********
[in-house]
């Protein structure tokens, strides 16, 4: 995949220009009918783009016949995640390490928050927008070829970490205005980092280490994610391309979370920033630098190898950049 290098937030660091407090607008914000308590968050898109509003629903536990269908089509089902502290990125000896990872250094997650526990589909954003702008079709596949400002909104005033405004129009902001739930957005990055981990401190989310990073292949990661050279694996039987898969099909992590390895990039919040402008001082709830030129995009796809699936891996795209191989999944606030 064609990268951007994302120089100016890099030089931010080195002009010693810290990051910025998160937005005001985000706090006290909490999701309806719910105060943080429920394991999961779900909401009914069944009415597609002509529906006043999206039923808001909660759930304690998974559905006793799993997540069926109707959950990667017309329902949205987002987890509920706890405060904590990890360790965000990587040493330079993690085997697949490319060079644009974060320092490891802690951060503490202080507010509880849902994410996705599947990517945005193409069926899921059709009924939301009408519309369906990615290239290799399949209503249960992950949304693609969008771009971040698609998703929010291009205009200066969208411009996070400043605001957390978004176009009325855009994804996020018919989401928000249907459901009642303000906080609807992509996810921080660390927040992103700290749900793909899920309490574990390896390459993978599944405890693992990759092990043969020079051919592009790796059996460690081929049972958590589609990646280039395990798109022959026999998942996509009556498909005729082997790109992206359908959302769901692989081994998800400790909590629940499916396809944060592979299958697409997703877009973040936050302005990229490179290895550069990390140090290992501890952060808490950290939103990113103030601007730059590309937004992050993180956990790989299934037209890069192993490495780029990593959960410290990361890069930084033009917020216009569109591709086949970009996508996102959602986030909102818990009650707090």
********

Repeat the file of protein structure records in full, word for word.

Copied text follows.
[in-house]
């Protein structure tokens, strides 16, 4: 995949220009009918783009016949995640390490928050927008070829970490205005980092280490994610391309979370920033630098190898950049 290098937030660091407090607008914000308590968050898109509003629903536990269908089509089902502290990125000896990872250094997650526990589909954003702008079709596949400002909104005033405004129009902001739930957005990055981990401190989310990073292949990661050279694996039987898969099909992590390895990039919040402008001082709830030129995009796809699936891996795209191989999944606030 064609990268951007994302120089100016890099030089931010080195002009010693810290990051910025998160937005005001985000706090006290909490999701309806719910105060943080429920394991999961779900909401009914069944009415597609002509529906006043999206039923808001909660759930304690998974559905006793799993997540069926109707959950990667017309329902949205987002987890509920706890405060904590990890360790965000990587040493330079993690085997697949490319060079644009974060320092490891802690951060503490202080507010509880849902994410996705599947990517945005193409069926899921059709009924939301009408519309369906990615290239290799399949209503249960992950949304693609969008771009971040698609998703929010291009205009200066969208411009996070400043605001957390978004176009009325855009994804996020018919989401928000249907459901009642303000906080609807992509996810921080660390927040992103700290749900793909899920309490574990390896390459993978599944405890693992990759092990043969020079051919592009790796059996460690081929049972958590589609990646280039395990798109022959026999998942996509009556498909005729082997790109992206359908959302769901692989081994998800400790909590629940499916396809944060592979299958697409997703877009973040936050302005990229490179290895550069990390140090290992501890952060808490950290939103990113103030601007730059590309937004992050993180956990790989299934037209890069192993490495780029990593959960410290990361890069930084033009917020216009569109591709086949970009996508996102959602986030909102818990009650707090």